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7 Must-Have Books For Writers

How To Write A BookThere are all sorts of books for writers. Here are my reviews on seven of them I consider truly important in no particular order:

  1. The Well-Fed Writer – probably now a classic, but an extremely practical one, Peter Bowerman introduces corporate writing and tells you both how to do it and how to sell it. Even if you think you don’t want to do corporate writing, you need the marketing information in this book because it can be used for any type of writing.
  2. The Well-Fed Self-Publisher – here Bowerman tells you how to be a successful self or independent publisher. Contains one of the best descriptions of trade publishing I’ve ever read. A must for anyone even remotely considering self-publishing. And even if you’ve got a book contract, you need this book to help you market your book – you need to market your book no matter who publishes it.
  3. The Soul of Money is not a book about writing. Of course, every writer I know needs to deal with money; this book can inform and transform your relationship with money.

  4. Mainstream Author Self Publishes – there are actually two books reviewed here, one by Stephen Covey and the other by Steve Weber. Both are worth reading. It’s also important to think about how self- or independent publishing is changing the world of both writers and books.
  5. Writer’s Market is the annual that keeps writers in touch with the ever-changing market for article writers and book writers. The deluxe edition comes with an online membership which provides constantly updated marketing information.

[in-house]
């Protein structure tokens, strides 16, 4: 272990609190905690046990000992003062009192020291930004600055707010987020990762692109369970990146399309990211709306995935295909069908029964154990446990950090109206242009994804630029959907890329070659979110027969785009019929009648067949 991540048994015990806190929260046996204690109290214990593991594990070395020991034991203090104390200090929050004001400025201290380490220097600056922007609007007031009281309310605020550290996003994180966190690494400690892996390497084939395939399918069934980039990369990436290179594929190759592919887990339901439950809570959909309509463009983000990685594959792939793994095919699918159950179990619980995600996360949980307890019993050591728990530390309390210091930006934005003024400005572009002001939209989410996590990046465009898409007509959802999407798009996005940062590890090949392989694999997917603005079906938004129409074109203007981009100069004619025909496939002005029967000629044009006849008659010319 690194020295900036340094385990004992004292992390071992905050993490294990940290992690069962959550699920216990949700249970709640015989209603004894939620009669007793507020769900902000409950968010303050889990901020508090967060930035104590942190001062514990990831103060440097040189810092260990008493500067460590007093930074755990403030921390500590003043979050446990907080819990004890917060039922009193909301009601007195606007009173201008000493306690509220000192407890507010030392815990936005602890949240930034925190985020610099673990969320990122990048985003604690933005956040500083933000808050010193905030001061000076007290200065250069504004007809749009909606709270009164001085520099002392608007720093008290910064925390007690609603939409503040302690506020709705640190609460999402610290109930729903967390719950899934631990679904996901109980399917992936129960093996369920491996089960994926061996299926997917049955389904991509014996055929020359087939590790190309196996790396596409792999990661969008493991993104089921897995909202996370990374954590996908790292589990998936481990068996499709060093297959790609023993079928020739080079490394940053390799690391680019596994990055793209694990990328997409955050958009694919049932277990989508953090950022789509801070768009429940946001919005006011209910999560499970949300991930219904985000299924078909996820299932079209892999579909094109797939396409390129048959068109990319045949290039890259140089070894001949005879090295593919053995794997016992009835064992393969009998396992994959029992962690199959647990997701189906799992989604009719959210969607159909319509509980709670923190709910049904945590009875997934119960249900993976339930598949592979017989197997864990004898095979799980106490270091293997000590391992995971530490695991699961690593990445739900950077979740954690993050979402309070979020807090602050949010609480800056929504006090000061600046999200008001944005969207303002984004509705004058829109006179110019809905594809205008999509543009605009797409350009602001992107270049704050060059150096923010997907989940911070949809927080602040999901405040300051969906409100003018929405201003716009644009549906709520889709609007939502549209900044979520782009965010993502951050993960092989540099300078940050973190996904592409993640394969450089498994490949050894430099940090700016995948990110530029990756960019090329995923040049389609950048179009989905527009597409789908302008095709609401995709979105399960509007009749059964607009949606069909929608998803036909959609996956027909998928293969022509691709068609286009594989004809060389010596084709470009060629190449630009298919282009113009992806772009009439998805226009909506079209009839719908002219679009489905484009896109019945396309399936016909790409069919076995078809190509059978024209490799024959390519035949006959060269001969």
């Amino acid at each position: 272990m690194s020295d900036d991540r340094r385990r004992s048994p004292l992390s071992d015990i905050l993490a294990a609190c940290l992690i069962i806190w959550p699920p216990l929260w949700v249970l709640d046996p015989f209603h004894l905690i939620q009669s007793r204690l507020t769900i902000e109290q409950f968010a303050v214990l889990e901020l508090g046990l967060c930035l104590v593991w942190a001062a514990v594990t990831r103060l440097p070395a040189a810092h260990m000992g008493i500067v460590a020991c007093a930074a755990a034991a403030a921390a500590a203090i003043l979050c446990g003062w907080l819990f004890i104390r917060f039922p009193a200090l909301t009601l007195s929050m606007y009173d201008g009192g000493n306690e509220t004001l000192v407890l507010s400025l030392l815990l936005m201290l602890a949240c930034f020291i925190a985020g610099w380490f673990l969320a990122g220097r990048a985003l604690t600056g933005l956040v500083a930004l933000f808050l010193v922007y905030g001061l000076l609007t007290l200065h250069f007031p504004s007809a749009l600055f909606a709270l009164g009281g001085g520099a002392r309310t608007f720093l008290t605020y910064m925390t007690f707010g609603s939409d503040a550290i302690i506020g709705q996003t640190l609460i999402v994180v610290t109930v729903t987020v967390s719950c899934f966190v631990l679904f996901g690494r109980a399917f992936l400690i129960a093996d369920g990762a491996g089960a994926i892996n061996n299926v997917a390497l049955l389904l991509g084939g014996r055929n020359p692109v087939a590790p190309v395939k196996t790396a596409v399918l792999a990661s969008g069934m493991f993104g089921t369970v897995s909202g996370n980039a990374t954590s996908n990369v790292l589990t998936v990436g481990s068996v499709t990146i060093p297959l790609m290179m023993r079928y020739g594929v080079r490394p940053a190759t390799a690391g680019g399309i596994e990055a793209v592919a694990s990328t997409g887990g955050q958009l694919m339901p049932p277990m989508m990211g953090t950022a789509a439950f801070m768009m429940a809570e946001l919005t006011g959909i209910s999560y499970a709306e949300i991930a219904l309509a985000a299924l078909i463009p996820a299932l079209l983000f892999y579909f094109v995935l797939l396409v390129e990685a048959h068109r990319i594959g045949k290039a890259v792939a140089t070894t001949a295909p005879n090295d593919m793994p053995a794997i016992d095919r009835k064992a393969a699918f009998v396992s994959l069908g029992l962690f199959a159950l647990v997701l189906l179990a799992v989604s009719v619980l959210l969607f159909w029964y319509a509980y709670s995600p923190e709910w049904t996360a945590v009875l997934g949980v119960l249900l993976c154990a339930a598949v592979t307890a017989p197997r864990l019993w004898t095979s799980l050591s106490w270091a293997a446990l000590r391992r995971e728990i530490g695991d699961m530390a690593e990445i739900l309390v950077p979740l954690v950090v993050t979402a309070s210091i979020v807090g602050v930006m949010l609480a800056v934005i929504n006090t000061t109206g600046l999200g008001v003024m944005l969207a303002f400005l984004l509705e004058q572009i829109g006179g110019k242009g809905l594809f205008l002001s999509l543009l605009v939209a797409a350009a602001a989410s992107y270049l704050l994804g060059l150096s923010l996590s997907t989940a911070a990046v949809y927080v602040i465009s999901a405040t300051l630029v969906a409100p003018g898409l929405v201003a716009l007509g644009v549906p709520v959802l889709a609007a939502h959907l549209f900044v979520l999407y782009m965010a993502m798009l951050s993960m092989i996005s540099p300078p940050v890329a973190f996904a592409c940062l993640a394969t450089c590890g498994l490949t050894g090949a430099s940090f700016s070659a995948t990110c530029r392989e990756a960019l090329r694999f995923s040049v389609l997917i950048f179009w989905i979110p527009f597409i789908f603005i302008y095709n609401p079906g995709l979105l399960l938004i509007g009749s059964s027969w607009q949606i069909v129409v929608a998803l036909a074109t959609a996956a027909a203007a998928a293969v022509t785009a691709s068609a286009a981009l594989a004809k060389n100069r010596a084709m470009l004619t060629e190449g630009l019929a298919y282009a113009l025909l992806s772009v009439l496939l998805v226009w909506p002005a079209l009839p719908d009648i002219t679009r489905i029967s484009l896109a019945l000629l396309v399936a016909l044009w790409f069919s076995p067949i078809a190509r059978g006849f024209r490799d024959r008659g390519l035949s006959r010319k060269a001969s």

6. Bird by Bird – you don’t have to postpone reading this classic as long as I did. It’s both fun and helpful to read, one of those books I dip into whenever I need a writing lift.
  7. 1001 Ways to Market Your Book is just that, over a thousand ways you can market your book. You’re unlikely to get through every one, but using any of them will increase your sales.

Which are your favorite books more or less about writing?


{ 24 comments… add one }
  • Thanks Anne,

    Wow – I’m honored to make the top 2 slots! I’m glad you found them so best-of-list-worthy! 😉 And, of course, The Well-Fed Writer was updated last year so it’s pretty current.

    Great books suggested here, and I have a lot of them as well. Only one I didn’t see mentioned and which is (and has always been) my MOST-used reference on my shelf by far, and The Mother of All Thesauri… Rodale’s Synonym Finder.

    You’ll thank me for this one…;)


  • 1. The Courage to Write – Ralph Keyes
    2. On Writing – Stephen King
    3. Self-Editing for Fiction Writers – Brown and King
    4. Eats, Shoots and Leaves (forgot author and I’m too lazy to get up and look, LOL!)
    5. Write Tight – William Brohaugh

    Those are my favorites right now. There was another one, “Don’t Sabotage Your Submission,” (forgot person again), which helped me immeasurably in revision.
    .-= Elizabeth West´s last blog ..Shiny New =-.

  • I was very happy to see this list. “Bird by Bird” is always on my bedside table and I re-read it often. I am currently making my way through “The Well-Fed Writer” as well. Then, I’ll check out some of the others.

    • Anne

      Love it when people agree with me – 😉

  • Love your list, Anne. I have a few of those myself.

    The Elements of Style. We should practice, and study, our craft every day.

    Also, I’m a fan of Harbrace College Handbook. It’s great going through it in little bits to play with grammar and test my own ability.

  • I wish I had this list a few weeks ago when I was looking for business books to buy myself for my birthday!

    Fortunately, I do have some of these. It looks like I’ll just have to start another wish list for myself…